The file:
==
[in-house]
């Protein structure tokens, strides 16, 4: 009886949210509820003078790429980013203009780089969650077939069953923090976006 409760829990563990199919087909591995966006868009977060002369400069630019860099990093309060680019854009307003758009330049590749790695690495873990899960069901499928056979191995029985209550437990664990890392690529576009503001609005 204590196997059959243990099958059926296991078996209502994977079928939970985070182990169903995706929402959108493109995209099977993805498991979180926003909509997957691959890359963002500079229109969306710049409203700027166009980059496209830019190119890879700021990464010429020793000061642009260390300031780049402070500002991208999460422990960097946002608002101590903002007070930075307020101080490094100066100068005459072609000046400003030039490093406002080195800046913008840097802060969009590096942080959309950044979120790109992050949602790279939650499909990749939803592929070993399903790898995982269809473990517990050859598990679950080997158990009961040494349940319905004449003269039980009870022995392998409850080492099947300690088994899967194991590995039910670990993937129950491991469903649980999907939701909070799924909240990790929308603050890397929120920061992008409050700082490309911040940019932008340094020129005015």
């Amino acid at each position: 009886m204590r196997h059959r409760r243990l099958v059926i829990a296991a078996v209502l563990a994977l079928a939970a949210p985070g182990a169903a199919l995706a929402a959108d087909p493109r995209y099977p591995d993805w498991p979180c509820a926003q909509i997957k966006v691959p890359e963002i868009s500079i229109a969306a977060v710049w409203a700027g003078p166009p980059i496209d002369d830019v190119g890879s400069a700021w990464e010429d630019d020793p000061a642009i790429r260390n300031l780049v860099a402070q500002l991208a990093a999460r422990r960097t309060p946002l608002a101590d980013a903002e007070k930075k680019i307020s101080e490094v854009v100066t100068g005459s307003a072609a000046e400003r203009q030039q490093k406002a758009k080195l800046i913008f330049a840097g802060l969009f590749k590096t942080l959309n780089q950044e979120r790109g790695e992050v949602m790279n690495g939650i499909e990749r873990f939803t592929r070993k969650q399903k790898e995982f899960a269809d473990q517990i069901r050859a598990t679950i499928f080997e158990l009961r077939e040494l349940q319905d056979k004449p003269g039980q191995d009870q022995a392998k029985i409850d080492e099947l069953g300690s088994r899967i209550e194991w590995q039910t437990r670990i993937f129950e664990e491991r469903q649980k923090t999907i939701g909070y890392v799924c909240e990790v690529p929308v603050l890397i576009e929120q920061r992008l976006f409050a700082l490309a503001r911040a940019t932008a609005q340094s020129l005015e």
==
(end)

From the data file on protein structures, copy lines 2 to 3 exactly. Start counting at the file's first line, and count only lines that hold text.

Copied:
């Protein structure tokens, strides 16, 4: 009886949210509820003078790429980013203009780089969650077939069953923090976006 409760829990563990199919087909591995966006868009977060002369400069630019860099990093309060680019854009307003758009330049590749790695690495873990899960069901499928056979191995029985209550437990664990890392690529576009503001609005 204590196997059959243990099958059926296991078996209502994977079928939970985070182990169903995706929402959108493109995209099977993805498991979180926003909509997957691959890359963002500079229109969306710049409203700027166009980059496209830019190119890879700021990464010429020793000061642009260390300031780049402070500002991208999460422990960097946002608002101590903002007070930075307020101080490094100066100068005459072609000046400003030039490093406002080195800046913008840097802060969009590096942080959309950044979120790109992050949602790279939650499909990749939803592929070993399903790898995982269809473990517990050859598990679950080997158990009961040494349940319905004449003269039980009870022995392998409850080492099947300690088994899967194991590995039910670990993937129950491991469903649980999907939701909070799924909240990790929308603050890397929120920061992008409050700082490309911040940019932008340094020129005015």
């Amino acid at each position: 009886m204590r196997h059959r409760r243990l099958v059926i829990a296991a078996v209502l563990a994977l079928a939970a949210p985070g182990a169903a199919l995706a929402a959108d087909p493109r995209y099977p591995d993805w498991p979180c509820a926003q909509i997957k966006v691959p890359e963002i868009s500079i229109a969306a977060v710049w409203a700027g003078p166009p980059i496209d002369d830019v190119g890879s400069a700021w990464e010429d630019d020793p000061a642009i790429r260390n300031l780049v860099a402070q500002l991208a990093a999460r422990r960097t309060p946002l608002a101590d980013a903002e007070k930075k680019i307020s101080e490094v854009v100066t100068g005459s307003a072609a000046e400003r203009q030039q490093k406002a758009k080195l800046i913008f330049a840097g802060l969009f590749k590096t942080l959309n780089q950044e979120r790109g790695e992050v949602m790279n690495g939650i499909e990749r873990f939803t592929r070993k969650q399903k790898e995982f899960a269809d473990q517990i069901r050859a598990t679950i499928f080997e158990l009961r077939e040494l349940q319905d056979k004449p003269g039980q191995d009870q022995a392998k029985i409850d080492e099947l069953g300690s088994r899967i209550e194991w590995q039910t437990r670990i993937f129950e664990e491991r469903q649980k923090t999907i939701g909070y890392v799924c909240e990790v690529p929308v603050l890397i576009e929120q920061r992008l976006f409050a700082l490309a503001r911040a940019t932008a609005q340094s020129l005015e």